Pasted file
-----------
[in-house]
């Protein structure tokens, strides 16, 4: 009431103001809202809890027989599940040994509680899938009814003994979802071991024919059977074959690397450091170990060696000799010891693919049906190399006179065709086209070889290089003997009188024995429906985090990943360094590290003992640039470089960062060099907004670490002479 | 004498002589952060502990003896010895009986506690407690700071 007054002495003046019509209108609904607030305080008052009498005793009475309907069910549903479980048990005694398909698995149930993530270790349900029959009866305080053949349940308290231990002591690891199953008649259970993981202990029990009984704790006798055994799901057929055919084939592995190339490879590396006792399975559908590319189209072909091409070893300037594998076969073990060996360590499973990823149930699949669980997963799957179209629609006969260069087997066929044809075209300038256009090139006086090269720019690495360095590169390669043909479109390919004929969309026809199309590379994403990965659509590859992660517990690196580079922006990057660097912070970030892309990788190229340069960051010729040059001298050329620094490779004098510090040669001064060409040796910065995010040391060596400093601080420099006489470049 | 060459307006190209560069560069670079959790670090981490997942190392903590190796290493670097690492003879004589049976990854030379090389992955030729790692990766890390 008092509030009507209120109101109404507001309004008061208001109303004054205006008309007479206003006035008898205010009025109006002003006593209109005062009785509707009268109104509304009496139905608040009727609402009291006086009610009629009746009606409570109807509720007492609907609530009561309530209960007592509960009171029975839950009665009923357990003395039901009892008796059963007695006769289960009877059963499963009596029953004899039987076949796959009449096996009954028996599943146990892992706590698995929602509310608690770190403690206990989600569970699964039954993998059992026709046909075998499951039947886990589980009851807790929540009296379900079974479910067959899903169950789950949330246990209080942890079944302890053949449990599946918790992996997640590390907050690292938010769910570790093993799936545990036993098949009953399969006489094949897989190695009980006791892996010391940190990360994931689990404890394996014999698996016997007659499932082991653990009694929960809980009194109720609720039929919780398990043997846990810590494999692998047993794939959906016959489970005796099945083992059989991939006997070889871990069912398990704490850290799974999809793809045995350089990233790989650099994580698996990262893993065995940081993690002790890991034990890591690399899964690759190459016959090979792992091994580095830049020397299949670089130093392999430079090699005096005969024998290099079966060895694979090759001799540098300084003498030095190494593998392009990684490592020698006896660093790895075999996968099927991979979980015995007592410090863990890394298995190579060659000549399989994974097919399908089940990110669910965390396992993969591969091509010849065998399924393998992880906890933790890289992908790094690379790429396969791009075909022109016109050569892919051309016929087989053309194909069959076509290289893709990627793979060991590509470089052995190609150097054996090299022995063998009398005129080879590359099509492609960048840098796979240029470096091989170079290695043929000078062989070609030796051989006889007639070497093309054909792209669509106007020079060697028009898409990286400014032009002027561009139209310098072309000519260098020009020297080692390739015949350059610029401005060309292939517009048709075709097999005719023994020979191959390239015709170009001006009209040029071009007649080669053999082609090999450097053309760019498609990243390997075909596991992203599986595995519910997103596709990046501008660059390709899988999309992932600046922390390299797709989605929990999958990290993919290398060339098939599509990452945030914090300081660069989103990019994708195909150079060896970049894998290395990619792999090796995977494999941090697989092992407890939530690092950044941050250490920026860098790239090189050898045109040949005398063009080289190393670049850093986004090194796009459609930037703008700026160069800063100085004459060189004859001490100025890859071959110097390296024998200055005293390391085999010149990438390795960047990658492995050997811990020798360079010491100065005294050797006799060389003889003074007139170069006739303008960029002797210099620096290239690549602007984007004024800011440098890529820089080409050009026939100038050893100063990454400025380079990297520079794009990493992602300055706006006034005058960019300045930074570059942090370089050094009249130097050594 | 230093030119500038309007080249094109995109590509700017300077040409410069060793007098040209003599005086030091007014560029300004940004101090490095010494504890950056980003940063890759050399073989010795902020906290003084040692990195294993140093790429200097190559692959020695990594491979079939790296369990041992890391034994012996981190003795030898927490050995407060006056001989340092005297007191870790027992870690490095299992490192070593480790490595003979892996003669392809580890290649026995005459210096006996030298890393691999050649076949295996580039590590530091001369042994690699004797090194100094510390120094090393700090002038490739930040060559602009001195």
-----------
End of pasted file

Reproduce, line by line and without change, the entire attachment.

[in-house]
């Protein structure tokens, strides 16, 4: 009431103001809202809890027989599940040994509680899938009814003994979802071991024919059977074959690397450091170990060696000799010891693919049906190399006179065709086209070889290089003997009188024995429906985090990943360094590290003992640039470089960062060099907004670490002479 | 004498002589952060502990003896010895009986506690407690700071 007054002495003046019509209108609904607030305080008052009498005793009475309907069910549903479980048990005694398909698995149930993530270790349900029959009866305080053949349940308290231990002591690891199953008649259970993981202990029990009984704790006798055994799901057929055919084939592995190339490879590396006792399975559908590319189209072909091409070893300037594998076969073990060996360590499973990823149930699949669980997963799957179209629609006969260069087997066929044809075209300038256009090139006086090269720019690495360095590169390669043909479109390919004929969309026809199309590379994403990965659509590859992660517990690196580079922006990057660097912070970030892309990788190229340069960051010729040059001298050329620094490779004098510090040669001064060409040796910065995010040391060596400093601080420099006489470049 | 060459307006190209560069560069670079959790670090981490997942190392903590190796290493670097690492003879004589049976990854030379090389992955030729790692990766890390 008092509030009507209120109101109404507001309004008061208001109303004054205006008309007479206003006035008898205010009025109006002003006593209109005062009785509707009268109104509304009496139905608040009727609402009291006086009610009629009746009606409570109807509720007492609907609530009561309530209960007592509960009171029975839950009665009923357990003395039901009892008796059963007695006769289960009877059963499963009596029953004899039987076949796959009449096996009954028996599943146990892992706590698995929602509310608690770190403690206990989600569970699964039954993998059992026709046909075998499951039947886990589980009851807790929540009296379900079974479910067959899903169950789950949330246990209080942890079944302890053949449990599946918790992996997640590390907050690292938010769910570790093993799936545990036993098949009953399969006489094949897989190695009980006791892996010391940190990360994931689990404890394996014999698996016997007659499932082991653990009694929960809980009194109720609720039929919780398990043997846990810590494999692998047993794939959906016959489970005796099945083992059989991939006997070889871990069912398990704490850290799974999809793809045995350089990233790989650099994580698996990262893993065995940081993690002790890991034990890591690399899964690759190459016959090979792992091994580095830049020397299949670089130093392999430079090699005096005969024998290099079966060895694979090759001799540098300084003498030095190494593998392009990684490592020698006896660093790895075999996968099927991979979980015995007592410090863990890394298995190579060659000549399989994974097919399908089940990110669910965390396992993969591969091509010849065998399924393998992880906890933790890289992908790094690379790429396969791009075909022109016109050569892919051309016929087989053309194909069959076509290289893709990627793979060991590509470089052995190609150097054996090299022995063998009398005129080879590359099509492609960048840098796979240029470096091989170079290695043929000078062989070609030796051989006889007639070497093309054909792209669509106007020079060697028009898409990286400014032009002027561009139209310098072309000519260098020009020297080692390739015949350059610029401005060309292939517009048709075709097999005719023994020979191959390239015709170009001006009209040029071009007649080669053999082609090999450097053309760019498609990243390997075909596991992203599986595995519910997103596709990046501008660059390709899988999309992932600046922390390299797709989605929990999958990290993919290398060339098939599509990452945030914090300081660069989103990019994708195909150079060896970049894998290395990619792999090796995977494999941090697989092992407890939530690092950044941050250490920026860098790239090189050898045109040949005398063009080289190393670049850093986004090194796009459609930037703008700026160069800063100085004459060189004859001490100025890859071959110097390296024998200055005293390391085999010149990438390795960047990658492995050997811990020798360079010491100065005294050797006799060389003889003074007139170069006739303008960029002797210099620096290239690549602007984007004024800011440098890529820089080409050009026939100038050893100063990454400025380079990297520079794009990493992602300055706006006034005058960019300045930074570059942090370089050094009249130097050594 | 230093030119500038309007080249094109995109590509700017300077040409410069060793007098040209003599005086030091007014560029300004940004101090490095010494504890950056980003940063890759050399073989010795902020906290003084040692990195294993140093790429200097190559692959020695990594491979079939790296369990041992890391034994012996981190003795030898927490050995407060006056001989340092005297007191870790027992870690490095299992490192070593480790490595003979892996003669392809580890290649026995005459210096006996030298890393691999050649076949295996580039590590530091001369042994690699004797090194100094510390120094090393700090002038490739930040060559602009001195």